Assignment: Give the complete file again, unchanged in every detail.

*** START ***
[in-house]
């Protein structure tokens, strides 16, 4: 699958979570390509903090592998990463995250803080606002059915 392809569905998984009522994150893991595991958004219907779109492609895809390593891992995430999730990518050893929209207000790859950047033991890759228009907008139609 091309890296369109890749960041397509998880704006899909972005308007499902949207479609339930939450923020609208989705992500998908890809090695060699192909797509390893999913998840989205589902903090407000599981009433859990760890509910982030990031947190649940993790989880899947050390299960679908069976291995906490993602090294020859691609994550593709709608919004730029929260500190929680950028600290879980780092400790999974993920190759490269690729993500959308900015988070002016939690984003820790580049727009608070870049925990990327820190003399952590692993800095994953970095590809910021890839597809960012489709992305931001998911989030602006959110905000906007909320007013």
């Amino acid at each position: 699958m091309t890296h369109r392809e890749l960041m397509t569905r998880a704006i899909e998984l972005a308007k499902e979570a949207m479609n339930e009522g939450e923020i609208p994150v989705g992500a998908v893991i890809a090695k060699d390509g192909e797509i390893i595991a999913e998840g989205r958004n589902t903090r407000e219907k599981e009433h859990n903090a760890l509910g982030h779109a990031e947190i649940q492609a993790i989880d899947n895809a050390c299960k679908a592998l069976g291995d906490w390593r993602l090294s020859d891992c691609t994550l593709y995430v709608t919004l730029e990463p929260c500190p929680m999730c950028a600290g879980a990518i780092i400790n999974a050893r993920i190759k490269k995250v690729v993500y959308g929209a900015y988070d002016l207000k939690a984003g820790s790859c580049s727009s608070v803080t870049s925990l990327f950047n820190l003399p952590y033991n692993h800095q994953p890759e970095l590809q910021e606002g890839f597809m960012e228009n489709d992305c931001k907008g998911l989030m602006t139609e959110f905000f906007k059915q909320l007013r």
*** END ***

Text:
[in-house]
């Protein structure tokens, strides 16, 4: 699958979570390509903090592998990463995250803080606002059915 392809569905998984009522994150893991595991958004219907779109492609895809390593891992995430999730990518050893929209207000790859950047033991890759228009907008139609 091309890296369109890749960041397509998880704006899909972005308007499902949207479609339930939450923020609208989705992500998908890809090695060699192909797509390893999913998840989205589902903090407000599981009433859990760890509910982030990031947190649940993790989880899947050390299960679908069976291995906490993602090294020859691609994550593709709608919004730029929260500190929680950028600290879980780092400790999974993920190759490269690729993500959308900015988070002016939690984003820790580049727009608070870049925990990327820190003399952590692993800095994953970095590809910021890839597809960012489709992305931001998911989030602006959110905000906007909320007013």
């Amino acid at each position: 699958m091309t890296h369109r392809e890749l960041m397509t569905r998880a704006i899909e998984l972005a308007k499902e979570a949207m479609n339930e009522g939450e923020i609208p994150v989705g992500a998908v893991i890809a090695k060699d390509g192909e797509i390893i595991a999913e998840g989205r958004n589902t903090r407000e219907k599981e009433h859990n903090a760890l509910g982030h779109a990031e947190i649940q492609a993790i989880d899947n895809a050390c299960k679908a592998l069976g291995d906490w390593r993602l090294s020859d891992c691609t994550l593709y995430v709608t919004l730029e990463p929260c500190p929680m999730c950028a600290g879980a990518i780092i400790n999974a050893r993920i190759k490269k995250v690729v993500y959308g929209a900015y988070d002016l207000k939690a984003g820790s790859c580049s727009s608070v803080t870049s925990l990327f950047n820190l003399p952590y033991n692993h800095q994953p890759e970095l590809q910021e606002g890839f597809m960012e228009n489709d992305c931001k907008g998911l989030m602006t139609e959110f905000f906007k059915q909320l007013r």